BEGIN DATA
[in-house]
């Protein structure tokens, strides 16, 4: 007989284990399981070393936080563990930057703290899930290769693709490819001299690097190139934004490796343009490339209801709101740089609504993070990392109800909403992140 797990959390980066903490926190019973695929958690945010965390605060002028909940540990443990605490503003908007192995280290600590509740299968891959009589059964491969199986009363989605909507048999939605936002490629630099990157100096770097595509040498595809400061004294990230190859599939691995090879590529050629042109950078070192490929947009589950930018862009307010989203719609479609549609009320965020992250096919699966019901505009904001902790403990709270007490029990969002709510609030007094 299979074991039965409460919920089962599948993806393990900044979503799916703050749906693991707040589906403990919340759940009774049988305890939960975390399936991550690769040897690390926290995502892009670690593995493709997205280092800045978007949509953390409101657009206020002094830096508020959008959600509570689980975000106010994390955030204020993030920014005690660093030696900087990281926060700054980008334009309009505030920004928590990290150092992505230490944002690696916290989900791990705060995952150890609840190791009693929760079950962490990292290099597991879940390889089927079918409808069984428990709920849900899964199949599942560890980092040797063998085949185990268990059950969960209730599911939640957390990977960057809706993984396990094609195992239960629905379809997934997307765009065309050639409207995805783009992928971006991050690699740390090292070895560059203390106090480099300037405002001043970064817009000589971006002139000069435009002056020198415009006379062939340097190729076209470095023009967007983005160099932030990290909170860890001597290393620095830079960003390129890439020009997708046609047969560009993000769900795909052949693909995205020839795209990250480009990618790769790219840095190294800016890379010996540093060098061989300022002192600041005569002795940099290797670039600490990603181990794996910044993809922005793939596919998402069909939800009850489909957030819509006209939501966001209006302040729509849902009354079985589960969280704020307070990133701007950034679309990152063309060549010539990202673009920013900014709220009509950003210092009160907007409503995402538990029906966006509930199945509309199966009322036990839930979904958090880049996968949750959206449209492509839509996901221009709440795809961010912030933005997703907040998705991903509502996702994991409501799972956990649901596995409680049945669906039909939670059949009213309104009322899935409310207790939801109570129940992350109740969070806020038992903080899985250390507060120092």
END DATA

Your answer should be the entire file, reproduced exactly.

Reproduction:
[in-house]
């Protein structure tokens, strides 16, 4: 007989284990399981070393936080563990930057703290899930290769693709490819001299690097190139934004490796343009490339209801709101740089609504993070990392109800909403992140 797990959390980066903490926190019973695929958690945010965390605060002028909940540990443990605490503003908007192995280290600590509740299968891959009589059964491969199986009363989605909507048999939605936002490629630099990157100096770097595509040498595809400061004294990230190859599939691995090879590529050629042109950078070192490929947009589950930018862009307010989203719609479609549609009320965020992250096919699966019901505009904001902790403990709270007490029990969002709510609030007094 299979074991039965409460919920089962599948993806393990900044979503799916703050749906693991707040589906403990919340759940009774049988305890939960975390399936991550690769040897690390926290995502892009670690593995493709997205280092800045978007949509953390409101657009206020002094830096508020959008959600509570689980975000106010994390955030204020993030920014005690660093030696900087990281926060700054980008334009309009505030920004928590990290150092992505230490944002690696916290989900791990705060995952150890609840190791009693929760079950962490990292290099597991879940390889089927079918409808069984428990709920849900899964199949599942560890980092040797063998085949185990268990059950969960209730599911939640957390990977960057809706993984396990094609195992239960629905379809997934997307765009065309050639409207995805783009992928971006991050690699740390090292070895560059203390106090480099300037405002001043970064817009000589971006002139000069435009002056020198415009006379062939340097190729076209470095023009967007983005160099932030990290909170860890001597290393620095830079960003390129890439020009997708046609047969560009993000769900795909052949693909995205020839795209990250480009990618790769790219840095190294800016890379010996540093060098061989300022002192600041005569002795940099290797670039600490990603181990794996910044993809922005793939596919998402069909939800009850489909957030819509006209939501966001209006302040729509849902009354079985589960969280704020307070990133701007950034679309990152063309060549010539990202673009920013900014709220009509950003210092009160907007409503995402538990029906966006509930199945509309199966009322036990839930979904958090880049996968949750959206449209492509839509996901221009709440795809961010912030933005997703907040998705991903509502996702994991409501799972956990649901596995409680049945669906039909939670059949009213309104009322899935409310207790939801109570129940992350109740969070806020038992903080899985250390507060120092």